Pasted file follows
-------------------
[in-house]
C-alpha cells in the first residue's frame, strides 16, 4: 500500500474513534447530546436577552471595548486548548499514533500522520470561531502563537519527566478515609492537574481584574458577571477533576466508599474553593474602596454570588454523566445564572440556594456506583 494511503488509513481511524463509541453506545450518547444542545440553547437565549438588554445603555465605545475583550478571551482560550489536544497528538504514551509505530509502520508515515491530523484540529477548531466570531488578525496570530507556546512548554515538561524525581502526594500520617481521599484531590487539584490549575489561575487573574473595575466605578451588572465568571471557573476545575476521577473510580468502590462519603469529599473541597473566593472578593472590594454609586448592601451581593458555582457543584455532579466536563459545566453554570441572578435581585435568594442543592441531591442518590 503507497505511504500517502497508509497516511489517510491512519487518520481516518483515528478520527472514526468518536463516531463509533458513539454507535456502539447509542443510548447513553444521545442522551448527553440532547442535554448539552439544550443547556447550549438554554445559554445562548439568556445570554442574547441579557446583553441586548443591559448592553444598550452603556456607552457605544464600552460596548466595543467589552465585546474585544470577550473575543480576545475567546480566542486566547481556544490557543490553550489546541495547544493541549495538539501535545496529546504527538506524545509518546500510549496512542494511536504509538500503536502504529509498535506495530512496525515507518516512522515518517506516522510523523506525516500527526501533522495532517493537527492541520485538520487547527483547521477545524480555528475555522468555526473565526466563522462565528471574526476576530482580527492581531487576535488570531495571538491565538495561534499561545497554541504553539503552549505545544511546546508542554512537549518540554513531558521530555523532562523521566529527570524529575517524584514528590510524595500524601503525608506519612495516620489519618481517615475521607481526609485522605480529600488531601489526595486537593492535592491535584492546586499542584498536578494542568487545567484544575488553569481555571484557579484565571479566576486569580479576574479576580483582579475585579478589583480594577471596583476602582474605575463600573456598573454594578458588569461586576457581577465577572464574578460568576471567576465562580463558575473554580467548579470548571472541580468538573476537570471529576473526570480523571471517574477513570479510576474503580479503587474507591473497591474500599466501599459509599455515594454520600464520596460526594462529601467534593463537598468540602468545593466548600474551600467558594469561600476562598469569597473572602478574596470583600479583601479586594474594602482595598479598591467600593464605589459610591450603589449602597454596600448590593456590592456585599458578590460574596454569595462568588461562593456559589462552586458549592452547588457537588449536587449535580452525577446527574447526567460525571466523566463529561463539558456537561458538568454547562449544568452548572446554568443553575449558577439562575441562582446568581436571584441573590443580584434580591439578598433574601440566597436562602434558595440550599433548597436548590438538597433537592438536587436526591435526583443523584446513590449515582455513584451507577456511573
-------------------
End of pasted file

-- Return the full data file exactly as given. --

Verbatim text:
[in-house]
C-alpha cells in the first residue's frame, strides 16, 4: 500500500474513534447530546436577552471595548486548548499514533500522520470561531502563537519527566478515609492537574481584574458577571477533576466508599474553593474602596454570588454523566445564572440556594456506583 494511503488509513481511524463509541453506545450518547444542545440553547437565549438588554445603555465605545475583550478571551482560550489536544497528538504514551509505530509502520508515515491530523484540529477548531466570531488578525496570530507556546512548554515538561524525581502526594500520617481521599484531590487539584490549575489561575487573574473595575466605578451588572465568571471557573476545575476521577473510580468502590462519603469529599473541597473566593472578593472590594454609586448592601451581593458555582457543584455532579466536563459545566453554570441572578435581585435568594442543592441531591442518590 503507497505511504500517502497508509497516511489517510491512519487518520481516518483515528478520527472514526468518536463516531463509533458513539454507535456502539447509542443510548447513553444521545442522551448527553440532547442535554448539552439544550443547556447550549438554554445559554445562548439568556445570554442574547441579557446583553441586548443591559448592553444598550452603556456607552457605544464600552460596548466595543467589552465585546474585544470577550473575543480576545475567546480566542486566547481556544490557543490553550489546541495547544493541549495538539501535545496529546504527538506524545509518546500510549496512542494511536504509538500503536502504529509498535506495530512496525515507518516512522515518517506516522510523523506525516500527526501533522495532517493537527492541520485538520487547527483547521477545524480555528475555522468555526473565526466563522462565528471574526476576530482580527492581531487576535488570531495571538491565538495561534499561545497554541504553539503552549505545544511546546508542554512537549518540554513531558521530555523532562523521566529527570524529575517524584514528590510524595500524601503525608506519612495516620489519618481517615475521607481526609485522605480529600488531601489526595486537593492535592491535584492546586499542584498536578494542568487545567484544575488553569481555571484557579484565571479566576486569580479576574479576580483582579475585579478589583480594577471596583476602582474605575463600573456598573454594578458588569461586576457581577465577572464574578460568576471567576465562580463558575473554580467548579470548571472541580468538573476537570471529576473526570480523571471517574477513570479510576474503580479503587474507591473497591474500599466501599459509599455515594454520600464520596460526594462529601467534593463537598468540602468545593466548600474551600467558594469561600476562598469569597473572602478574596470583600479583601479586594474594602482595598479598591467600593464605589459610591450603589449602597454596600448590593456590592456585599458578590460574596454569595462568588461562593456559589462552586458549592452547588457537588449536587449535580452525577446527574447526567460525571466523566463529561463539558456537561458538568454547562449544568452548572446554568443553575449558577439562575441562582446568581436571584441573590443580584434580591439578598433574601440566597436562602434558595440550599433548597436548590438538597433537592438536587436526591435526583443523584446513590449515582455513584451507577456511573